(bapt. Brussels, 26 May 1602; d Paris, 12 Aug. 1674).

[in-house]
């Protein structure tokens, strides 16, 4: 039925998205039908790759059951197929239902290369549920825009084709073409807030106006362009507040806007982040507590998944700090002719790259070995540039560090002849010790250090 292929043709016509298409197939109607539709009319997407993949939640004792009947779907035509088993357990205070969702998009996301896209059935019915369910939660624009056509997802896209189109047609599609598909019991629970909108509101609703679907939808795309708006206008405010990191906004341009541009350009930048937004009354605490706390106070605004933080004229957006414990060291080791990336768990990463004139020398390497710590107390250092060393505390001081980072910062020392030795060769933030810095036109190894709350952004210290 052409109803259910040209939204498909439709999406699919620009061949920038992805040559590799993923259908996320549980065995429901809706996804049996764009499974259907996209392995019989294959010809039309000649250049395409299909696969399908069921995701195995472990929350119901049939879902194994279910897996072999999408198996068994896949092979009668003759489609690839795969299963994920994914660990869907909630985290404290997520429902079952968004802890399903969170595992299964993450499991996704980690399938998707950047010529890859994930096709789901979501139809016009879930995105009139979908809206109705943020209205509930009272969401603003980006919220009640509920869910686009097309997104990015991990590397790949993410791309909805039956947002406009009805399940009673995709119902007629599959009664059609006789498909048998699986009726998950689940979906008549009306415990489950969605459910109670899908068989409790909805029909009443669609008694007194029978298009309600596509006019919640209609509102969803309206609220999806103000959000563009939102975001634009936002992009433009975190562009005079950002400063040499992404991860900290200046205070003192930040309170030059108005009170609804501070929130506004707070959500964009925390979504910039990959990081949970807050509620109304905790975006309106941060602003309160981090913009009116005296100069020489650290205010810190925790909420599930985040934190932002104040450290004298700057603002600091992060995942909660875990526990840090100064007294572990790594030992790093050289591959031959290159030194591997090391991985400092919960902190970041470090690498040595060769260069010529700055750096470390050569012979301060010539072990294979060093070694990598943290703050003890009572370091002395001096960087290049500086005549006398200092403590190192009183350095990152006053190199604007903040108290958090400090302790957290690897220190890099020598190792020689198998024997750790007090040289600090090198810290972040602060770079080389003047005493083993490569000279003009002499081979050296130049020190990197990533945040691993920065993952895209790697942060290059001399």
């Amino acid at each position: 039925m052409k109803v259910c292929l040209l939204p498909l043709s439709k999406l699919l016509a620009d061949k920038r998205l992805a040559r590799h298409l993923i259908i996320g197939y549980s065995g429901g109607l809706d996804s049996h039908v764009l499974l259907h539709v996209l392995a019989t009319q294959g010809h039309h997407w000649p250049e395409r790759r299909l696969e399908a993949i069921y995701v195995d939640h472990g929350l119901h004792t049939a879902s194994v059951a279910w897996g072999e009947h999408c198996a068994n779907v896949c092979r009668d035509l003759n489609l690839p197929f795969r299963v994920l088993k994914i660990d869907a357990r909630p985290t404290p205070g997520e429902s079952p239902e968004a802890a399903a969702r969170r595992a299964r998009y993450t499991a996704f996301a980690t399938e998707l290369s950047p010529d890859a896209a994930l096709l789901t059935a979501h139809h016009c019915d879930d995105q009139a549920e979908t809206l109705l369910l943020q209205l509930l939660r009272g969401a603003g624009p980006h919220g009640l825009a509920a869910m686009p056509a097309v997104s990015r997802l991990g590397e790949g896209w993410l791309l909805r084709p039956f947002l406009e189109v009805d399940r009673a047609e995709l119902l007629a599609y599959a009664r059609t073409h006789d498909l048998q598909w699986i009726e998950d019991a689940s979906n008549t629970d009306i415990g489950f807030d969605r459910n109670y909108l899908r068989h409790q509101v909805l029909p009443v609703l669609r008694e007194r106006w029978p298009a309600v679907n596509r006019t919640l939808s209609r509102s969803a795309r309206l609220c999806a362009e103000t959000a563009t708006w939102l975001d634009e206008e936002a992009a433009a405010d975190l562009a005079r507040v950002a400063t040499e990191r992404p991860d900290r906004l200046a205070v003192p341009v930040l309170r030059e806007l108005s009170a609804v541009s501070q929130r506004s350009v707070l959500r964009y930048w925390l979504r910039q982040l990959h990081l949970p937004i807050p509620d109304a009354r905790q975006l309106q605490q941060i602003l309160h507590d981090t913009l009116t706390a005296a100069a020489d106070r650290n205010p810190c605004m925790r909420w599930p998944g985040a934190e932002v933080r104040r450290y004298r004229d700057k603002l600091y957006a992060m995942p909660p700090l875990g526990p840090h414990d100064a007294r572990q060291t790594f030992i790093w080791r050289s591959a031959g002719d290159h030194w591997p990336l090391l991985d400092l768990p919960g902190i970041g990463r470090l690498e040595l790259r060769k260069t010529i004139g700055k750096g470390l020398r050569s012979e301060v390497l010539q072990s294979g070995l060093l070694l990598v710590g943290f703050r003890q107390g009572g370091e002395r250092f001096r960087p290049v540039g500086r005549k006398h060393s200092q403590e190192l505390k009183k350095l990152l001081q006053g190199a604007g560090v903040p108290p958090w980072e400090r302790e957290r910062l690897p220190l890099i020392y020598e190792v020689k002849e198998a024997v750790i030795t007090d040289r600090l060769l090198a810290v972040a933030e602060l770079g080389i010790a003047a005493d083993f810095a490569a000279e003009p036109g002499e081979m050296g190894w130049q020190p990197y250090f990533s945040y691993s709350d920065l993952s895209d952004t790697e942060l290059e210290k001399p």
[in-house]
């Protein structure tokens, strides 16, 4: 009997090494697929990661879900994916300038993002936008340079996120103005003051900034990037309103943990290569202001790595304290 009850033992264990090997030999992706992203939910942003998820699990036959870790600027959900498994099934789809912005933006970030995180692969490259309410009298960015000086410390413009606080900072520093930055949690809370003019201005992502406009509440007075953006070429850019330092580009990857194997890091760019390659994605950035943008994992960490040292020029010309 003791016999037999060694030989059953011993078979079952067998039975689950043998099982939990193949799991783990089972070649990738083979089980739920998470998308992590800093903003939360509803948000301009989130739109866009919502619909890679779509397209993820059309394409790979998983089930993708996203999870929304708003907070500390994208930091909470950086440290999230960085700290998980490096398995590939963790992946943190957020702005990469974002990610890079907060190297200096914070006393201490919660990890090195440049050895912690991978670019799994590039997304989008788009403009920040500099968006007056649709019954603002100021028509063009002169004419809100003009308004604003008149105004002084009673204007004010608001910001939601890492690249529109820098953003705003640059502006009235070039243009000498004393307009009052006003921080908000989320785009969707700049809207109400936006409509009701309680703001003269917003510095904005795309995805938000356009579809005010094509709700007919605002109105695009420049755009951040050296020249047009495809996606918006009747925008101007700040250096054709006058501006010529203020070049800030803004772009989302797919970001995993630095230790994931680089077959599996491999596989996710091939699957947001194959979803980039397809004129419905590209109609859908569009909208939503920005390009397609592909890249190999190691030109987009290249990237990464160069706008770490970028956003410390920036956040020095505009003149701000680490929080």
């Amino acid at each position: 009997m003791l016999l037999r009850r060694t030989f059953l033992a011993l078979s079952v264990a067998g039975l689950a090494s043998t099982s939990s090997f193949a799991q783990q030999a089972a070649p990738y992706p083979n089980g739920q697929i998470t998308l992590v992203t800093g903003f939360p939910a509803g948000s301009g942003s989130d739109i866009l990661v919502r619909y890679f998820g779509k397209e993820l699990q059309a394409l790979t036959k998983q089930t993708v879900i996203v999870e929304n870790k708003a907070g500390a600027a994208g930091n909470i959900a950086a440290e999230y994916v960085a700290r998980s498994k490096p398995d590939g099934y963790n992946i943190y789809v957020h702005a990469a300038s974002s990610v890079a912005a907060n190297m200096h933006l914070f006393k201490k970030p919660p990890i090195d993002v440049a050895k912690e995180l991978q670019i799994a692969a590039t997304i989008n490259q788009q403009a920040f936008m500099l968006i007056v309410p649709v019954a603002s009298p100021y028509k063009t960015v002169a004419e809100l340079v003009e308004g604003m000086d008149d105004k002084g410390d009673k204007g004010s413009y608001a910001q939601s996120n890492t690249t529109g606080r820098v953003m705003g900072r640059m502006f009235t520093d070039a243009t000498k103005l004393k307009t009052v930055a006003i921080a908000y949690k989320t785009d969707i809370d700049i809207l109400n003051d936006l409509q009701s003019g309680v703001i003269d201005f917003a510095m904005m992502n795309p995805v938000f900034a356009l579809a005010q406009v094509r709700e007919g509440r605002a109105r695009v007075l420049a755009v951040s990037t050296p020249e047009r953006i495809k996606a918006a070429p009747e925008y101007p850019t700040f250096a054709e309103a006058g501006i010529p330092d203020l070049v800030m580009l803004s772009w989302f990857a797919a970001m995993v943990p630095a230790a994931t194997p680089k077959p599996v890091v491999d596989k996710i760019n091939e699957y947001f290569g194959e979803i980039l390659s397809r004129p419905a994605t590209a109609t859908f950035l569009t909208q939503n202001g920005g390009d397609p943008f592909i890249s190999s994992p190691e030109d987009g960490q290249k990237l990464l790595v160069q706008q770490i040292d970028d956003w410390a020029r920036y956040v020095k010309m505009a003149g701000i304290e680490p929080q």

Flemish-born painter who settled in Paris in 1621 and became a French citizen in 1629. His training in Brussels was mainly as a landscape painter, but almost all his work consists of religious pictures or portraits (his few landscapes serve as settings for religious subjects). As a religious painter he ranks high among his French contemporaries, and as a portraitist he stands head and shoulders above them. He worked for several distinguished patrons, including Louis XIII, the Queen Mother (Marie de Médicis), and Cardinal Richelieu. Two of his best portraits of Richelieu (late 1630s) are in the National Gallery, London: a commanding full-length and a triple view of the head intended to be used by a sculptor as the model for a bust. They bring the personality of the cardinal vividly to life and show how Champaigne moderated the Baroque idiom of Rubens towards a classical dignity in line with French taste in the middle of the 17th century. He was a friend of Poussin, and Anthony Blunt has written that ‘His portraits and his later religious works are as true a reflection of the rationalism of French thought as the classical compositions of Poussin in the 1640s.’ His style became even more severe after he came under the influence of the Jansenists—a Catholic sect of great austerity—in the early 1640s. Some of his finest work was done for the Jansenist convent at Port-Royal, where his daughter was a nun: he commemorated her miraculous recovery from paralysis in his most celebrated work, the Ex-Voto de 1662 (Louvre, Paris), of which Blunt writes that ‘In its restraint and simplicity this painting is as typical of the Jansenist approach to a miracle as Bernini's “St Theresa” is of the Jesuit.’ His masterpiece in portraiture might well have been his self-portrait of 1668, which is lost, but is known through a copy by his nephew and pupil Jean-Baptistede Champaigne (1631–81) in the Louvre and a superb engraving (1676) by Gerard Edelinck.